Spent hen are egg-laying hens reaching the end of their laying cycles; billions of spent hens are produced globally each year. Differences in people’s attitudes towards spent hen as foods lead to their different fates among countries. While spent hens are consumed as raw or processed meat products in Asian countries such as China, India, Korea, and Thailand, they are treated as a byproduct or waste, not a food product, in the western society; they are instead disposed by burial, incineration, composting (as fertilizers), or rendering into animal feed and pet food, which either create little market value or cause animal welfare and environmental concerns. Despite being a waste, spent hen is a rich source of animal proteins and lipids, which are suitable starting materials for developing valorized products. This review discussed the conventional uses of spent hens, including food, animal feed, pet food, and compost, and the emerging uses, including biomaterials and functional food ingredients. These recent advances enable more sustainable utilization of spent hen, contributing to alternative solutions to its disposal while yielding residual value to the egg industry. Future research will continue to focus on the conversion of spent hen biomass into value-added products. Graphical abstract: [Figure not available: see fulltext.]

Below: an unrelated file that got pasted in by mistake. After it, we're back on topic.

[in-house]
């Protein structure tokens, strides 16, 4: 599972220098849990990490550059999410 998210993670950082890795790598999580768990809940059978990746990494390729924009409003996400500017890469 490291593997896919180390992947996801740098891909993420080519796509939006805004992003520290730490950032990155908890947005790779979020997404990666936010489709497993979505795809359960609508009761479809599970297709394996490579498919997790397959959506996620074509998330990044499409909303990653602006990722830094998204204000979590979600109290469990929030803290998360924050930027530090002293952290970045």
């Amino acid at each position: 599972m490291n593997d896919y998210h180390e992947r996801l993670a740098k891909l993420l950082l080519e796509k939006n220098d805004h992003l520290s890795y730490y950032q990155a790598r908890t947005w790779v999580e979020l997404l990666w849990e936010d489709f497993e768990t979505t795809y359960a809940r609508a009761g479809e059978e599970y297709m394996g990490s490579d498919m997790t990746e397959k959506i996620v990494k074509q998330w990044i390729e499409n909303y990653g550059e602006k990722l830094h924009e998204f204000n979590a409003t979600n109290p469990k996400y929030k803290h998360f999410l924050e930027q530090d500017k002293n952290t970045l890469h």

|Journal||Bioresources and Bioprocessing|
|State||Published - Dec 2022|
Bibliographical noteFunding Information:
This work was supported by funding from Natural Sciences and Engineering Research Council of Canada and Egg Farmers of Canada. The authors would also like to acknowledge the financial support from Alberta Innovates—Technology Futures, Killam Trusts, and American Oil Chemists’ Society (AOCS) Thomas H. Smouse Memorial Fellowship.
© 2022, The Author(s).
- Agricultural byproduct
- Bioactive peptides
- Functional foods
- Spent hen
- Sustainable utilization
ASJC Scopus subject areas
- Food Science
- Biomedical Engineering
- Renewable Energy, Sustainability and the Environment